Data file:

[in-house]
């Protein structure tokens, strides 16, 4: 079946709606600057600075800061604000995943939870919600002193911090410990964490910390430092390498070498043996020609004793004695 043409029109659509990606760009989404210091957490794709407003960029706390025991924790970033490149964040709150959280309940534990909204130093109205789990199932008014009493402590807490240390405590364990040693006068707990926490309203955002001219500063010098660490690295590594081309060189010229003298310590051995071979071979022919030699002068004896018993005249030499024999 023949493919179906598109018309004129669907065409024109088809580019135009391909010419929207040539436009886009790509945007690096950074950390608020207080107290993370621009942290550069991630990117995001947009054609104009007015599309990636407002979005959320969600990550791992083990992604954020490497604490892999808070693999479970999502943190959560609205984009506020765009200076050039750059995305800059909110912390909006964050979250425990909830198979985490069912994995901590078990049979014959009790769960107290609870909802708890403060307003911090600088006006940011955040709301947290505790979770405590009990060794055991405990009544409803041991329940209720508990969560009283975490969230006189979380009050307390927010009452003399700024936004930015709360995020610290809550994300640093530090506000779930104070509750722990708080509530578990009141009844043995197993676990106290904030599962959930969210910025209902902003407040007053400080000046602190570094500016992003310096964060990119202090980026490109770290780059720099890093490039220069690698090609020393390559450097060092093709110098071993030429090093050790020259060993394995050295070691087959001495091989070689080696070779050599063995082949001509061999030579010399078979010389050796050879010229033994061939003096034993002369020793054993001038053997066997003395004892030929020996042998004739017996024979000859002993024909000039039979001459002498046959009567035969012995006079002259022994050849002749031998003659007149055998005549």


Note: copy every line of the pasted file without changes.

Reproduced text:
[in-house]
């Protein structure tokens, strides 16, 4: 079946709606600057600075800061604000995943939870919600002193911090410990964490910390430092390498070498043996020609004793004695 043409029109659509990606760009989404210091957490794709407003960029706390025991924790970033490149964040709150959280309940534990909204130093109205789990199932008014009493402590807490240390405590364990040693006068707990926490309203955002001219500063010098660490690295590594081309060189010229003298310590051995071979071979022919030699002068004896018993005249030499024999 023949493919179906598109018309004129669907065409024109088809580019135009391909010419929207040539436009886009790509945007690096950074950390608020207080107290993370621009942290550069991630990117995001947009054609104009007015599309990636407002979005959320969600990550791992083990992604954020490497604490892999808070693999479970999502943190959560609205984009506020765009200076050039750059995305800059909110912390909006964050979250425990909830198979985490069912994995901590078990049979014959009790769960107290609870909802708890403060307003911090600088006006940011955040709301947290505790979770405590009990060794055991405990009544409803041991329940209720508990969560009283975490969230006189979380009050307390927010009452003399700024936004930015709360995020610290809550994300640093530090506000779930104070509750722990708080509530578990009141009844043995197993676990106290904030599962959930969210910025209902902003407040007053400080000046602190570094500016992003310096964060990119202090980026490109770290780059720099890093490039220069690698090609020393390559450097060092093709110098071993030429090093050790020259060993394995050295070691087959001495091989070689080696070779050599063995082949001509061999030579010399078979010389050796050879010229033994061939003096034993002369020793054993001038053997066997003395004892030929020996042998004739017996024979000859002993024909000039039979001459002498046959009567035969012995006079002259022994050849002749031998003659007149055998005549």